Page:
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Read Dozens of J-Novel Club Books for Free in April

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    J-Novel Club

    On the off chance you’re tired of playing video games or watching anime to pass your quarantine time, online publisher J-Novel Club has a deal for people in April 2020.. Thanks to a partnership with eBook store Book☆Walker, over 50 light novels are now available for readers to download and read for free. This offer lasts until April 30, 2020.

    J-Novel Club mostly publishes books in the “Light Novel” category. Light Novels are a form of young adult fiction. They’re often published as series, and each volume is typically shorter than a full-length novel. Content-wise, they also tend towards genre fiction, so the “light” in the name applies to both length and common subject matter.

    Over the last few years the medium has surged in popularity both in Japan and overseas, and many new TV anime are adapted from various popular light novels. Notable examples include The Melancholy of Haruhi Suzumiya, Overlord, Log Horizon, and Sword Art Online. In keeping with the trend of light novels having lengthy, highly descriptive titles, J-Novel Club and Book☆Walker are calling the promotion “I Couldn’t Go Outside, So I Just Stayed In And Read Light Novels All Day.”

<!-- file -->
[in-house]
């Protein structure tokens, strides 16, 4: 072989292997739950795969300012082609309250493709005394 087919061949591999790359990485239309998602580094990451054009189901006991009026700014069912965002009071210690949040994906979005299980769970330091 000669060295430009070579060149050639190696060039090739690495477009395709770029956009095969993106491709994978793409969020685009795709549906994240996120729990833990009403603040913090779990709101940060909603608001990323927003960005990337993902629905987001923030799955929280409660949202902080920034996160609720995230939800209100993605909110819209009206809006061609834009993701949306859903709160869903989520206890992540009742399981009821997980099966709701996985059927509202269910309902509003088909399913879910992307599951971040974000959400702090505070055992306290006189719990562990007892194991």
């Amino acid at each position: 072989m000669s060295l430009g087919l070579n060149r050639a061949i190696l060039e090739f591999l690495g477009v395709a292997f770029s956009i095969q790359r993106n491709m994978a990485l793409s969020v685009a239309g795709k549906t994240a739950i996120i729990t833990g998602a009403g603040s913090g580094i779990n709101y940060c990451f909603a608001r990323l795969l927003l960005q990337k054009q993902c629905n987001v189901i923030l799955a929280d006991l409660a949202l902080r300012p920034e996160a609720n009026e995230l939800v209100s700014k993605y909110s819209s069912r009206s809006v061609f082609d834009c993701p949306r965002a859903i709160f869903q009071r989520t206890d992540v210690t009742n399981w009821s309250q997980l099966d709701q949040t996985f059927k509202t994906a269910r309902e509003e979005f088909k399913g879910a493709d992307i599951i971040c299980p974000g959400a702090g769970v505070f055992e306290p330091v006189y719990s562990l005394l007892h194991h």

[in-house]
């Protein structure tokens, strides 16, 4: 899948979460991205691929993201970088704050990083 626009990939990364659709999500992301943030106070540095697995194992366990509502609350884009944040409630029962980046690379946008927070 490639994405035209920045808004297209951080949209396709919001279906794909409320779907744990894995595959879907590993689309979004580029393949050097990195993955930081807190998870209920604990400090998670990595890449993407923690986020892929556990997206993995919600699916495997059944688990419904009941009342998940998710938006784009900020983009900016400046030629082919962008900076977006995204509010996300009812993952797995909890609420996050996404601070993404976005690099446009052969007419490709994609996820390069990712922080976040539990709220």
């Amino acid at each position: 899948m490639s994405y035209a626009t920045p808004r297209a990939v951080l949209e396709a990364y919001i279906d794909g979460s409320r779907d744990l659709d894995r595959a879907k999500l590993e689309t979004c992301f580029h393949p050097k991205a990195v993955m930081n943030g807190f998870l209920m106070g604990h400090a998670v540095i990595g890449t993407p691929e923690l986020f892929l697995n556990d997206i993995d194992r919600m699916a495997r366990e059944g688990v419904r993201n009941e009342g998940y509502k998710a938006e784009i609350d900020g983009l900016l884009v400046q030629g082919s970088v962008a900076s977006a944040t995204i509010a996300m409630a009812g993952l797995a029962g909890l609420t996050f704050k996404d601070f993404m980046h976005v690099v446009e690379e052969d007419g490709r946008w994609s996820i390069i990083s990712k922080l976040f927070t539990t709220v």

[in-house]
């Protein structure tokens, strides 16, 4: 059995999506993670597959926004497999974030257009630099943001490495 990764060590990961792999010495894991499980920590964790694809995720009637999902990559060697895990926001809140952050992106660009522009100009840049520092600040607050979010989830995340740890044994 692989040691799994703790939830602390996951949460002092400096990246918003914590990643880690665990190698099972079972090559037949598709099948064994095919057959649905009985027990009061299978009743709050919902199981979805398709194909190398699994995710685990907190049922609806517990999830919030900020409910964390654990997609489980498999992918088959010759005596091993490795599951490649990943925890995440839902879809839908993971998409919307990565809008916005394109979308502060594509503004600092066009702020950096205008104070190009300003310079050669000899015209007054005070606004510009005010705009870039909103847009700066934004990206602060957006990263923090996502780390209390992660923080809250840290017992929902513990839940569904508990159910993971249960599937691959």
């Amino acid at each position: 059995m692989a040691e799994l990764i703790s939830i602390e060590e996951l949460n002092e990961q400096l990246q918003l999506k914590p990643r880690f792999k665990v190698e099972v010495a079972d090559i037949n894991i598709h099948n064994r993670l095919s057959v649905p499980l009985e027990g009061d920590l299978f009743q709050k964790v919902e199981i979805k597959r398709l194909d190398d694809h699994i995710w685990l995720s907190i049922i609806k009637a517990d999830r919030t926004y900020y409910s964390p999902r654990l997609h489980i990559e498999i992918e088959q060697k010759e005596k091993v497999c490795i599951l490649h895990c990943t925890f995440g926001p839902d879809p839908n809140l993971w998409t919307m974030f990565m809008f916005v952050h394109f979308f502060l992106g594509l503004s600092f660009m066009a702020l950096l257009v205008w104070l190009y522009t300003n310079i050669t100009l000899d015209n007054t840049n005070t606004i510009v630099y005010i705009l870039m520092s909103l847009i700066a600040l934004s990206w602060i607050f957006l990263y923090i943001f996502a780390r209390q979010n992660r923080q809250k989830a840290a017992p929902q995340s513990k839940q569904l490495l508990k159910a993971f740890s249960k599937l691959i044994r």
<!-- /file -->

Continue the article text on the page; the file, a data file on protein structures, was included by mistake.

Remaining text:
To enable would-be readers to do as it says on the cover, J-Novel Club are offering 55 volumes from 24 popular light novel series. The selection includes titles both obscure and relatively well-known. Some of the more popular releases in the promotion are Ascendance of a Bookworm, In Another World With My Smartphone, Sorcerous Stabber Orphen: The Wayward Journey,
    and 
    Demon Lord, Retry. Incidentally, the aforementioned works have all received anime adaptations.

    The books can be read directly on the J-Novel Club website, but readers who prefer mobile devices and offline reading can also install the Book☆Walker app and download the novels as eBooks.

    The promotion runs until April 30th, 2020.

    Josh Tolentino
    Josh Tolentino helped run Japanator as Managing Editor since 2012, before it and Siliconera teamed up. That said, it's been years since he watched enough anime to keep his otaku license valid. Maybe one day he'll see enough of a given season to pretend to know what's hot. Until then, it's Star Trek reruns, gacha games, and bylines at Destructoid and GameCritics.




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